Half Attenborough, half Indiana Jones...
It’s all action for RHIANNON McDOWALL in Costa Rica
IF there’s one thing I learned from a trip to Costa Rica, it’s that it is a place for adventurers, not tourists.
Forget lying on the beach with the latest from Richard and Judy’s book club, the only thing you’ll have time to read is a guide book.
The adventure started when our plane landed in the midst of a lightning storm, with rain bouncing up to our knees as we raced to our taxi.
My first thought? Great, I have travelled 10 hours from the wettest city in the UK to the wettest city in Central America.
But our tour guide, Mario, was quick to reassure me that rain would not be a problem and educated me on the most important phrase I would learn all week – Pura Vida.
Spanish for ‘pure life’, it’s Costa Rica’s unofficial national phrase, used as a greeting, an attitude and a lifestyle choice.
And so this would be our motto.
We threw ourselves into the adventure, rain or shine, with a fun-filled week of snorkelling, zip-lining, hunting for creepy-crawlies, trekking up to volcanoes and white water rafting.
We were actually very lucky with the weather, although I have no doubt we would have enjoyed all of the activities in the rain, which, of course, is much more bearable in 30-degree heat.
Costa Rica has one of the most diverse climates in the world, which means that it will rain a lot during the rainy season, but it also means it’s a haven for nature lovers, with plenty of protected national parks teeming with wildlife.
In just over a week we spotted macaws, humming birds, dozens of crocodiles, tarantulas, scorpions, countless monkeys, iguanas, humpback whales, toucans, vultures – and, of course, the sloths, which had me enthralled.
It took some effort, with their pale hunched bodies and long limbs wrapped around the branches, sloths are a master of disguise and managed to evade us for most of the trip. But on our final day, as we headed out early for a final walk to Manuel Antonio National Park before our flight home, we spotted a majestic three-toed sloth lazing in the trees above our heads.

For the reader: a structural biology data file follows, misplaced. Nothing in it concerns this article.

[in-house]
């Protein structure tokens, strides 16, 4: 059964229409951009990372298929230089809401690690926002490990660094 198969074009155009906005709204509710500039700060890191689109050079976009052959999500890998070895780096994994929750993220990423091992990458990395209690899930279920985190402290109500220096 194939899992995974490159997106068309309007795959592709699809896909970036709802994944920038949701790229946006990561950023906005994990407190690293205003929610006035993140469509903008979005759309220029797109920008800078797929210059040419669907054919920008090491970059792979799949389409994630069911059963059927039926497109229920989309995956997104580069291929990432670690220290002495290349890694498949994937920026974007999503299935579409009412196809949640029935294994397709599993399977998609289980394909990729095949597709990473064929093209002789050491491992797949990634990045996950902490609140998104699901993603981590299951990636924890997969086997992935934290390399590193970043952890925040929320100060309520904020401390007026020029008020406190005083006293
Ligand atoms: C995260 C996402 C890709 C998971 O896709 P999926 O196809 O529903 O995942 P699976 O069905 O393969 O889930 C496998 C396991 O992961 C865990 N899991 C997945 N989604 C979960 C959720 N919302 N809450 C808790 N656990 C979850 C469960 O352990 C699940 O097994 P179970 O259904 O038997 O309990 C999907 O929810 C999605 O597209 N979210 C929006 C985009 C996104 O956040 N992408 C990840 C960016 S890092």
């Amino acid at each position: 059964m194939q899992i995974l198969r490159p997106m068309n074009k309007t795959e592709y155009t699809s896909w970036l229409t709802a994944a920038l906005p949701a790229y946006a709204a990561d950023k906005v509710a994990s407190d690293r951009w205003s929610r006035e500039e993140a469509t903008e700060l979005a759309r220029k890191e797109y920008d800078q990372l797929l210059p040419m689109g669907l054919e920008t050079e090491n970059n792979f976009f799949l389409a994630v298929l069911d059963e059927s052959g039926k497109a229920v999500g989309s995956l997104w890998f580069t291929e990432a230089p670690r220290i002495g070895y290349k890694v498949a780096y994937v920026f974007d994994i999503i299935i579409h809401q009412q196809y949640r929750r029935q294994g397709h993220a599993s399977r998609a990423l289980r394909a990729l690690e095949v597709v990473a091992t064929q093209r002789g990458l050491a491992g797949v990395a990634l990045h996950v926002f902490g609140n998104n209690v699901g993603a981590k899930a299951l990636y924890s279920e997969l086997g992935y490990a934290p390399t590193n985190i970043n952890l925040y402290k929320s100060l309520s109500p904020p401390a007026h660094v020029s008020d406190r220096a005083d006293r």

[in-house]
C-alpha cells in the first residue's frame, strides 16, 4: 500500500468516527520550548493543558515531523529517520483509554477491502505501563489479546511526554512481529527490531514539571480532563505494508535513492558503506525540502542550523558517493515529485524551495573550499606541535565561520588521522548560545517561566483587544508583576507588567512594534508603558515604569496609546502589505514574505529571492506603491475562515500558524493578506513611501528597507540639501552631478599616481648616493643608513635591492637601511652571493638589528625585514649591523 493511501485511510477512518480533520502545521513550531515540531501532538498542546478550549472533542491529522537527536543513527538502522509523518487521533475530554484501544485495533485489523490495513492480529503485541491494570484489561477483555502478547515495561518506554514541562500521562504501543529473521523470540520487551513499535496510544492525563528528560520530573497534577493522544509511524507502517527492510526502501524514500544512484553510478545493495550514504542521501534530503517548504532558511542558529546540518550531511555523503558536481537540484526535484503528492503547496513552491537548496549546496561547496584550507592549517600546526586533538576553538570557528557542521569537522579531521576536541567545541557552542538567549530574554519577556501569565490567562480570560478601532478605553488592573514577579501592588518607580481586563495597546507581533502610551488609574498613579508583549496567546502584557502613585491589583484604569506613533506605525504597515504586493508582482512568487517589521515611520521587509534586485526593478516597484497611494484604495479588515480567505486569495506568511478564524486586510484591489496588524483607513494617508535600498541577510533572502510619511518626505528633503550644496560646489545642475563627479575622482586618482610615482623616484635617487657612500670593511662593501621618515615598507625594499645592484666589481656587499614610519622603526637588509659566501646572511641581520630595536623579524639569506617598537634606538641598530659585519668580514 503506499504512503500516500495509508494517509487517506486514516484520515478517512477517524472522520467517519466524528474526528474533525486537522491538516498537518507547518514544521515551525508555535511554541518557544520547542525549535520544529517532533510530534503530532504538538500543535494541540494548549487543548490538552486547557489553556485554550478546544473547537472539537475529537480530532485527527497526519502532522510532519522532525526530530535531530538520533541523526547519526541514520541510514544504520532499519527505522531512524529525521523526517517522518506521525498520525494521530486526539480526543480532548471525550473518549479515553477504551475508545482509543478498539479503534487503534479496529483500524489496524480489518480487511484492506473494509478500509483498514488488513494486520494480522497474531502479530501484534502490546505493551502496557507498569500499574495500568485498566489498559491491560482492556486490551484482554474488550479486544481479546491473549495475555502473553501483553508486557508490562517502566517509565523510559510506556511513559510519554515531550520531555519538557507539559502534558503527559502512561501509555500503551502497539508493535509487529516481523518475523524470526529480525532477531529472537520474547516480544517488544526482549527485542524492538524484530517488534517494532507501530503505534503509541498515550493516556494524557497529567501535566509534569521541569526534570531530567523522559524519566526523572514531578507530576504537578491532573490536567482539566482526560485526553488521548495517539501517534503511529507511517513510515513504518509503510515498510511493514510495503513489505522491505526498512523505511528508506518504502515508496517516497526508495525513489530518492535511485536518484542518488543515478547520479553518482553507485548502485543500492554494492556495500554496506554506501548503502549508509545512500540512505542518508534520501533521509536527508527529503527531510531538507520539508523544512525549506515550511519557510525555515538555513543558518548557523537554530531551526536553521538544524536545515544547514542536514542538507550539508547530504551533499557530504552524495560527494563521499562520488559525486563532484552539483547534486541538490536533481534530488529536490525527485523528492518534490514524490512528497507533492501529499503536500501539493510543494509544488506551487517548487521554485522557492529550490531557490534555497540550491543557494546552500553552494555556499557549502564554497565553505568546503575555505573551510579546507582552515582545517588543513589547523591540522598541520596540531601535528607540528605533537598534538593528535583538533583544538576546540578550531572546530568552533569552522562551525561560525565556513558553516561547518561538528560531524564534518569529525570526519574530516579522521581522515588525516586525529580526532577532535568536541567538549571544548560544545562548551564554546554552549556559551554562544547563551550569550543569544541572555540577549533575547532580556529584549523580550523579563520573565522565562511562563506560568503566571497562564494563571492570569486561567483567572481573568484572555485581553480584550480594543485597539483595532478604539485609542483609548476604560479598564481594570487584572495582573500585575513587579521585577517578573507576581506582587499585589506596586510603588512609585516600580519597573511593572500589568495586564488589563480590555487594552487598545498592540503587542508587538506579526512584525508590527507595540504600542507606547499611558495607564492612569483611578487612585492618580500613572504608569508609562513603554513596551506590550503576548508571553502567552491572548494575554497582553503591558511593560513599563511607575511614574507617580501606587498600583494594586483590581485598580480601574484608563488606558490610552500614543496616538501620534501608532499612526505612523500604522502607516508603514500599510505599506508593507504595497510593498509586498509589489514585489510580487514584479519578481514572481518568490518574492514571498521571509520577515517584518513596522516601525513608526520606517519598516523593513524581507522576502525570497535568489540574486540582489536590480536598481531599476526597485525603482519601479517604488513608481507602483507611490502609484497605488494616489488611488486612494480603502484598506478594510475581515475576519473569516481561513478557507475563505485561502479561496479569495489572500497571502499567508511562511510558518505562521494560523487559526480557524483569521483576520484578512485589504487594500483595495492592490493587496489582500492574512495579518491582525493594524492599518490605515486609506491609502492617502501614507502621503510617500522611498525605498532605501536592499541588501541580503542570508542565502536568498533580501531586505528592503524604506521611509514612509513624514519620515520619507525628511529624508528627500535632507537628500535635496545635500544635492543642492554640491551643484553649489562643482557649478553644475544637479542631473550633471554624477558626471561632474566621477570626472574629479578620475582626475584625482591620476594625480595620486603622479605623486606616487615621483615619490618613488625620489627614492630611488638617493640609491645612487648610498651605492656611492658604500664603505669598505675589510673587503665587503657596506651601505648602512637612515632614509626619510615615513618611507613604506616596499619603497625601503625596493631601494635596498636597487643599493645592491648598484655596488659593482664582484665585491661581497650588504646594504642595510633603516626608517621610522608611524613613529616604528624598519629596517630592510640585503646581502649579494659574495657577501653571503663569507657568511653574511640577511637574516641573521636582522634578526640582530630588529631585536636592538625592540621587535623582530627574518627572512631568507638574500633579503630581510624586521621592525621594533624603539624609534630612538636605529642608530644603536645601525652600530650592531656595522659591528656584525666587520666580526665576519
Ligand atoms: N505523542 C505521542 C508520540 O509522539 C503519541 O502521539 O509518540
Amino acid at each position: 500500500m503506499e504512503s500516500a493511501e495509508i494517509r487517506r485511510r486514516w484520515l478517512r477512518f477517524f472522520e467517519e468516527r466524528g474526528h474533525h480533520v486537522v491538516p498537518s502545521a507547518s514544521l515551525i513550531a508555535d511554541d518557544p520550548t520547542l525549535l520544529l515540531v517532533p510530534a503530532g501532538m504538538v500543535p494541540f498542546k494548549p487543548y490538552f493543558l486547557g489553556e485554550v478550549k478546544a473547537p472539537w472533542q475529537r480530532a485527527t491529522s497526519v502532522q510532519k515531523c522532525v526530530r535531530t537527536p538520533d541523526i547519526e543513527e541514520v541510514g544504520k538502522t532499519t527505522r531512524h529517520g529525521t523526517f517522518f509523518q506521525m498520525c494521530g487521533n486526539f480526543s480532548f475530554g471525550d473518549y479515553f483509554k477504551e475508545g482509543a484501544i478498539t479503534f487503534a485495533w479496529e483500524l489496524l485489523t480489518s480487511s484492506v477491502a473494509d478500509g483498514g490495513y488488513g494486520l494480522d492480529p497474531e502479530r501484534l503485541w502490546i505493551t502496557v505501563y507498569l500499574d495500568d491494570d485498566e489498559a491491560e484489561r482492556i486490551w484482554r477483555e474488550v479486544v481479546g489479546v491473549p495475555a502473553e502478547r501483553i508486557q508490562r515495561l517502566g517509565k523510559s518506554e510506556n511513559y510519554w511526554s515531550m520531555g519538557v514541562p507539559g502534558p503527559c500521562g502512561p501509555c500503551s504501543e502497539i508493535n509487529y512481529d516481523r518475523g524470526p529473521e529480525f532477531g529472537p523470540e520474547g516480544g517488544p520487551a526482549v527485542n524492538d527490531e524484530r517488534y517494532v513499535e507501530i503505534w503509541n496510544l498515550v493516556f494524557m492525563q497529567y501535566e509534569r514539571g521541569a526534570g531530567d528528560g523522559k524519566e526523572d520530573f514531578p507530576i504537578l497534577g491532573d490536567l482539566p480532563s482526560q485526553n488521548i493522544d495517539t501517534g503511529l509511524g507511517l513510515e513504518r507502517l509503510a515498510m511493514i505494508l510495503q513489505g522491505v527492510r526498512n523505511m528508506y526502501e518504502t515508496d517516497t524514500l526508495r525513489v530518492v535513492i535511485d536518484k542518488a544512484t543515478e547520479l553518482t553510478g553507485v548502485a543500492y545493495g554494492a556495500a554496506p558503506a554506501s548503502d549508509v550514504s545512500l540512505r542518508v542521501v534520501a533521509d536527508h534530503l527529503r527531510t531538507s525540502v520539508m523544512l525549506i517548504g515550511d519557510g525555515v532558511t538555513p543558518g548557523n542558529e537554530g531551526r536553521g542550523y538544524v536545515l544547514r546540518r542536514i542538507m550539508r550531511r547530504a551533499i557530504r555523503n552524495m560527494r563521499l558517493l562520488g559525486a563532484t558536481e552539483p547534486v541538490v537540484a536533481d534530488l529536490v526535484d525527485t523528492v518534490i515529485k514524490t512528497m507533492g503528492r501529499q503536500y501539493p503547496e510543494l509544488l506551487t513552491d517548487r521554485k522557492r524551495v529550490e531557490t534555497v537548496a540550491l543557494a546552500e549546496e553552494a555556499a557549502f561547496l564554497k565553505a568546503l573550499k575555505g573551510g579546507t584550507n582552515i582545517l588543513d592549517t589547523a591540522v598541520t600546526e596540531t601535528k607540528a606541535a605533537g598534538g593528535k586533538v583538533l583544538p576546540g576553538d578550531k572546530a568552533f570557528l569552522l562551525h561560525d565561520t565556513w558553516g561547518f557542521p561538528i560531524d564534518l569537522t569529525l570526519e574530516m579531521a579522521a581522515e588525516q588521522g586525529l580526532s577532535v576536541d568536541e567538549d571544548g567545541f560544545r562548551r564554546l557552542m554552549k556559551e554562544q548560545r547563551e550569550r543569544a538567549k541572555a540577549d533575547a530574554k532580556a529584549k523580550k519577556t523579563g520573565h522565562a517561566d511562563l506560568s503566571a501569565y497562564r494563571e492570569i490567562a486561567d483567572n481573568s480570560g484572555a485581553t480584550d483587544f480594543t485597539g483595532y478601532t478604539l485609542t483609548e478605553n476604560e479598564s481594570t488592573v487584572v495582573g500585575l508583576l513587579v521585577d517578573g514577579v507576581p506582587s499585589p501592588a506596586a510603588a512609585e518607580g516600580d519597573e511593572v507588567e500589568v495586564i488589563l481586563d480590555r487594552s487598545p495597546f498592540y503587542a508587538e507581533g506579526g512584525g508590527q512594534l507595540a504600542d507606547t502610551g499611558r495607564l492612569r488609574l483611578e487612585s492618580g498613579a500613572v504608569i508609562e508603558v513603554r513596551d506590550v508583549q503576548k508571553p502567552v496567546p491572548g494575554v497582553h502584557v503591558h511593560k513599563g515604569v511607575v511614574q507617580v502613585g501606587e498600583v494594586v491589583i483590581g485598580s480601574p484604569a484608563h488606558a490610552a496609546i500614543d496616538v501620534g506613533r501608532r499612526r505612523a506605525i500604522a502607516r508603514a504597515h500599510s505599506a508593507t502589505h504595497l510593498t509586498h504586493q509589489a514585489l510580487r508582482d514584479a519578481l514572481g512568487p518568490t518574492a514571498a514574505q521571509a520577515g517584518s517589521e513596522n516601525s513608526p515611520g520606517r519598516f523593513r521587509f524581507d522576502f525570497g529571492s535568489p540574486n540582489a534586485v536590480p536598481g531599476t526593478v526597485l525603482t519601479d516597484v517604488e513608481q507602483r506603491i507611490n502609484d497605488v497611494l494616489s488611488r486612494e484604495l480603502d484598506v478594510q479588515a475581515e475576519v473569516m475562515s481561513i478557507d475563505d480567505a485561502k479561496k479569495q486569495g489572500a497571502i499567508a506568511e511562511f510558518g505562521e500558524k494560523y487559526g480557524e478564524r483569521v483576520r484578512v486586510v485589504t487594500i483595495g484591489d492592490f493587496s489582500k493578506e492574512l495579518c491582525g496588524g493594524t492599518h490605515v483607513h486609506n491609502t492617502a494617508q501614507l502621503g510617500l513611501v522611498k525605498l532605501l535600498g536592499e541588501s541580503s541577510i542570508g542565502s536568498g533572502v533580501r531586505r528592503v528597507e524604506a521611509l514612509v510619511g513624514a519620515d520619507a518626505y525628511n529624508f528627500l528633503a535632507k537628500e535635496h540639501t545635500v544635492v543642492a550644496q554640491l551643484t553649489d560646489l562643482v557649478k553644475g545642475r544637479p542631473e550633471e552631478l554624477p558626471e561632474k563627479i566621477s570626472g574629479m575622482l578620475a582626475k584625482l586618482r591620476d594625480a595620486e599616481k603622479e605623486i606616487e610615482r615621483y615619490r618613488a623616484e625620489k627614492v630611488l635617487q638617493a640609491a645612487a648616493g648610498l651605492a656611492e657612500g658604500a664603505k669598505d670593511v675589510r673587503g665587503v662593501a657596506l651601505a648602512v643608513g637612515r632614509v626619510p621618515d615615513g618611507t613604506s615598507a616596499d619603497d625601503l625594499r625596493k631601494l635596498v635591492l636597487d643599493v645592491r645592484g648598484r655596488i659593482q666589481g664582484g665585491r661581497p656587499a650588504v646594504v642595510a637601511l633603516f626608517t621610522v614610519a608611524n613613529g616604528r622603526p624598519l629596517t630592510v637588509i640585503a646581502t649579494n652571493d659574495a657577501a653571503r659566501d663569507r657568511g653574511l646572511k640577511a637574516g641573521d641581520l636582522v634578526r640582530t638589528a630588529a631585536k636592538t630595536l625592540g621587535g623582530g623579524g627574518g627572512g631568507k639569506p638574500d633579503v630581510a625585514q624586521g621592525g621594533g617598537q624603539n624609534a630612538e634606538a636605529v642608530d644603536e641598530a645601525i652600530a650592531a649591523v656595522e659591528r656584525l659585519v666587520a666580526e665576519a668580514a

And just like buses, we went on to see three more, with the last one even moving into position so we could get a better picture.
Our Costa Rican adventure was organised by the travel company Explore, which planned everything including accommodation, transport and our tour guide Mario, who was also our driver, nature expert and Costa Rican brother by the end of the trip.
The wonderful thing about Explore is that not only is everything organised for you, but you also get to spend a week with a group of likeminded people.
I first met my travelling companions at the airport, with our ages ranging from 25 to the mid 60s. But by the end of the trip we were comrades in arms, we’d coached each other to jump off a 130-metre high ledge and down a zip wire, clung on to each other as we trekked across suspension bridges in the pitch black, battled white water rapids and shared the magical experience of seeing a mother and baby humpback whale just metres from our boat.
One of my favourite places - and the location of our sloths - was Manuel Antonio National park. With a track leading straight through the forest and down to the beach, it felt as if time had stood still, as if at any moment a dinosaur could appear out of the shrubbery - it’s no surprise that Steven Spielberg chose it to film Jurassic Park.
From here we did the whale watching trip and enjoyed some of the best food of the trip at Raphael’s - the tuna was the best I’ve ever had.
There are five active volcanoes in Costa Rica - we made it to Poas and Arenal.
Poas was very accessible with a gentle walk to the summit where you could see a huge crater filled with a boiling acid lake and the hardened lava flow from when it last erupted in 2011.
Getting to the top of Arenal is a bit more of a mission, so we satisfied ourselves with a walk to the base, where you could see huge black rocks which were spewed out when it erupted in 2010.
Arenal, which is as impressive from the ground as Poas is from the top, looms over the town of La Fortuna, which is also worth a mention.
It’s strongly geared towards tourism without being offensively touristy, with good bars, restaurants and, of course, coffee shops. It was from here that we went white water rafting on the Balsa River, which was to be one of the most talked about activities of the trip.
Another benefit of being so close to the volcano is the hot springs, which are naturally heated by the volcanic activity.
Most have now been moulded and shaped around resorts, with seats carved into the side of rocks and under waterfalls. I would recommend visiting in the evening when it’s a little cooler and you can make the most of the hot water while gazing at the stars above.
It’s also worth mentioning the Doka Coffee estate, which we visited en route to La Fortuna. Here we were given a tour around the enormous coffee estate before being shown how the coffee beans are harvested, dried, roasted and ground to create the best coffee I’ve tasted.
We also headed to Monteverde Cloud Forest where there are dozens of jungle trails for all abilities.
I particularly enjoyed the night hike where, equipped with torches, we trekked through the jungle hunting out spiders, crickets and creepy-crawlies. And while I was particularly entranced by the tarantula we found holed up just off the side of our path, the magical view of thousands of fire flies buzzing around our head as we crossed through the canopy will stay with me forever.
I don’t think you can go wrong in Costa Rica, every day is like a David Attenborough documentary with a splash of Indiana Jones excitement.
Rhiannon zip wiring in Monteverde Cloud Forest